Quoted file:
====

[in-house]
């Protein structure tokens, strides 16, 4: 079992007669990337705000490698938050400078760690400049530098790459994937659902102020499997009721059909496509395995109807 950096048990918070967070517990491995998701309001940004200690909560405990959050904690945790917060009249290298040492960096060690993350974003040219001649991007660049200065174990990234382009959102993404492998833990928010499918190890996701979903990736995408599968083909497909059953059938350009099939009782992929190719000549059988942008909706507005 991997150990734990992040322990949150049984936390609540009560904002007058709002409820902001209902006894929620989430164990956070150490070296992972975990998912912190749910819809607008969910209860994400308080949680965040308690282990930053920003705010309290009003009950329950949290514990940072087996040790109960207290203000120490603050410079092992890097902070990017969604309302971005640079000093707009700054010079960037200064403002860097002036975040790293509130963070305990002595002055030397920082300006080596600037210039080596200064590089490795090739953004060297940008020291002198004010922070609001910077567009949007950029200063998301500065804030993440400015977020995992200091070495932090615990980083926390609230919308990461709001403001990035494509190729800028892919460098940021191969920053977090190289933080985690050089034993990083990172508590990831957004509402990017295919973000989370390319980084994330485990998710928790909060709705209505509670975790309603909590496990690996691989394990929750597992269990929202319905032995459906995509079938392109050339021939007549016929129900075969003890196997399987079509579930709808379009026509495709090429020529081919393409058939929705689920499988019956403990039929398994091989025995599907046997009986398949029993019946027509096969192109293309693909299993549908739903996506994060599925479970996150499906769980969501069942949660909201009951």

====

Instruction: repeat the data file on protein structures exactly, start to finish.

[in-house]
């Protein structure tokens, strides 16, 4: 079992007669990337705000490698938050400078760690400049530098790459994937659902102020499997009721059909496509395995109807 950096048990918070967070517990491995998701309001940004200690909560405990959050904690945790917060009249290298040492960096060690993350974003040219001649991007660049200065174990990234382009959102993404492998833990928010499918190890996701979903990736995408599968083909497909059953059938350009099939009782992929190719000549059988942008909706507005 991997150990734990992040322990949150049984936390609540009560904002007058709002409820902001209902006894929620989430164990956070150490070296992972975990998912912190749910819809607008969910209860994400308080949680965040308690282990930053920003705010309290009003009950329950949290514990940072087996040790109960207290203000120490603050410079092992890097902070990017969604309302971005640079000093707009700054010079960037200064403002860097002036975040790293509130963070305990002595002055030397920082300006080596600037210039080596200064590089490795090739953004060297940008020291002198004010922070609001910077567009949007950029200063998301500065804030993440400015977020995992200091070495932090615990980083926390609230919308990461709001403001990035494509190729800028892919460098940021191969920053977090190289933080985690050089034993990083990172508590990831957004509402990017295919973000989370390319980084994330485990998710928790909060709705209505509670975790309603909590496990690996691989394990929750597992269990929202319905032995459906995509079938392109050339021939007549016929129900075969003890196997399987079509579930709808379009026509495709090429020529081919393409058939929705689920499988019956403990039929398994091989025995599907046997009986398949029993019946027509096969192109293309693909299993549908739903996506994060599925479970996150499906769980969501069942949660909201009951």